I have learnt that when drought is prolonged, Samburu women trek to their sacred mountain Oloolookwea and pray to Enkai for rain to cover their homes again. I have learnt that the Dik Dik, the smallest of antelopes, mates for life and when one loses a mate the one left behind gives up on life and soon dies.
I have learnt that the Samburu have their own version of the Big Five – the Generuk which is the most graceful of antelopes. The Grevy’s zebra of the delicate thin stripes. The reticulated giraffe, towering still but with a hide that represents a more abstract version of their cousins. The stunning long horned Oryx and the proud Somali ostrich round out the Samburu special. Beautiful wildlife species all found in a small area of the world, just north of the equator along meridian 37.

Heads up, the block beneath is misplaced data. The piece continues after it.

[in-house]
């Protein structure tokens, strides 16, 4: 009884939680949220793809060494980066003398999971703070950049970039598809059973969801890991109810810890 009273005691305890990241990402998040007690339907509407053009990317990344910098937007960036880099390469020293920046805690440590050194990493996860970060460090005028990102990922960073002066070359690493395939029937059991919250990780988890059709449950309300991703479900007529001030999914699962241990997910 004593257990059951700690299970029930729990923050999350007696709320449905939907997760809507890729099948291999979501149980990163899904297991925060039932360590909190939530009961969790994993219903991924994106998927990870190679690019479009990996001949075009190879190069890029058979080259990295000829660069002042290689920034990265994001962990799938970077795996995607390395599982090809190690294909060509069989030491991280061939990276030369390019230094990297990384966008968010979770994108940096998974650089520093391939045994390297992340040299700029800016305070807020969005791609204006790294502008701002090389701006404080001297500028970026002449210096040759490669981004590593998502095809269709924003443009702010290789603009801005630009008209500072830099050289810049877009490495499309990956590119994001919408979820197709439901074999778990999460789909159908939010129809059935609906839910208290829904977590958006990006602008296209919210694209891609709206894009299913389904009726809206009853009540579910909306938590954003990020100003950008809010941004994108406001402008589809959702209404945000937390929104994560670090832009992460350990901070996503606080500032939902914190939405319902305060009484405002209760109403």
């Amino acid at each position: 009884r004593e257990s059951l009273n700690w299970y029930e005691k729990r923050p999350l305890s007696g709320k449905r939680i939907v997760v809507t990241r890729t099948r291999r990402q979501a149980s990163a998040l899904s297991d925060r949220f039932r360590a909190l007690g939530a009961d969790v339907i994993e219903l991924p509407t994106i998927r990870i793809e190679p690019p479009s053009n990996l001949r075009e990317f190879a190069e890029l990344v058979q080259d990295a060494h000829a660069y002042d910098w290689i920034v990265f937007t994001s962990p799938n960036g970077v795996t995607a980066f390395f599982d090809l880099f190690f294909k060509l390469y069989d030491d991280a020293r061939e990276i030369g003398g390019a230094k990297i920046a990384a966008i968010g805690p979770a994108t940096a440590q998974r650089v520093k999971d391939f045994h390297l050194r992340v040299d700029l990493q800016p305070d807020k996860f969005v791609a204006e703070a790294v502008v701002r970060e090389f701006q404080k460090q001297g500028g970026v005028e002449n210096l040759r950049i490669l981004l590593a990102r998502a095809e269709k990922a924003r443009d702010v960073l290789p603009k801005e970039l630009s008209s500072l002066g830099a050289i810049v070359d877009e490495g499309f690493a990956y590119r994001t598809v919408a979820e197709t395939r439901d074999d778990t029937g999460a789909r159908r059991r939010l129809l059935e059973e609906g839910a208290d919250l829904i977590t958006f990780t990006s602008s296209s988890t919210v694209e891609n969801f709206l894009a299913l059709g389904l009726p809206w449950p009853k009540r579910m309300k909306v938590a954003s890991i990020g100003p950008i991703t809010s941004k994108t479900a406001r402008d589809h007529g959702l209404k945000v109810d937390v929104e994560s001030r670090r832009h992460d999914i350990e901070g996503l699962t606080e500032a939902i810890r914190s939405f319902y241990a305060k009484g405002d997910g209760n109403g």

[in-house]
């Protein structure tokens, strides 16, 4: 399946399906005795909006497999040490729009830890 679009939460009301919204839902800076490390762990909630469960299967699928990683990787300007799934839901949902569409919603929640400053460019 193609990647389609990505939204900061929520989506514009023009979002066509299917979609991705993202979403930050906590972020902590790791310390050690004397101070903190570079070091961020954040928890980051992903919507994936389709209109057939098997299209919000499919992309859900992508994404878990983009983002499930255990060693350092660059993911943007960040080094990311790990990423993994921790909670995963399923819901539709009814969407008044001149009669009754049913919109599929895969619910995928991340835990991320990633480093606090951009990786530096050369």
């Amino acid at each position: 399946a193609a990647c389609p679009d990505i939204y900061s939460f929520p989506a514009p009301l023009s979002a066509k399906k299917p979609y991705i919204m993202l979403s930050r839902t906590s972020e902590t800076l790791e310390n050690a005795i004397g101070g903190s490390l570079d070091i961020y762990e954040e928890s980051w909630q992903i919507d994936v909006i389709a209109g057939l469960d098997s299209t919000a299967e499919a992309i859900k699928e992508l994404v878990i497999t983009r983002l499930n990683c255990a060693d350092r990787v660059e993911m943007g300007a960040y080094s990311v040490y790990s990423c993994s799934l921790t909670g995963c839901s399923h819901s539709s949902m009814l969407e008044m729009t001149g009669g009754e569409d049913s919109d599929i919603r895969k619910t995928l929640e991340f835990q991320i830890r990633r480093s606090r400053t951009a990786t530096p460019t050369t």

I have learnt that the Samburu rite of passage only happens once every 14 years so woe unto you if you miss it at age 12. Graduation to warrior class will only happen at 26 and eligibility for marriage when you become an elder at 40. Cousins to the Maasai, the Samburu are gentler, deeper, they smile more, just as strong but less fierce. I think it may have something to do with the constant and ever present beauty of that flat topped mountain.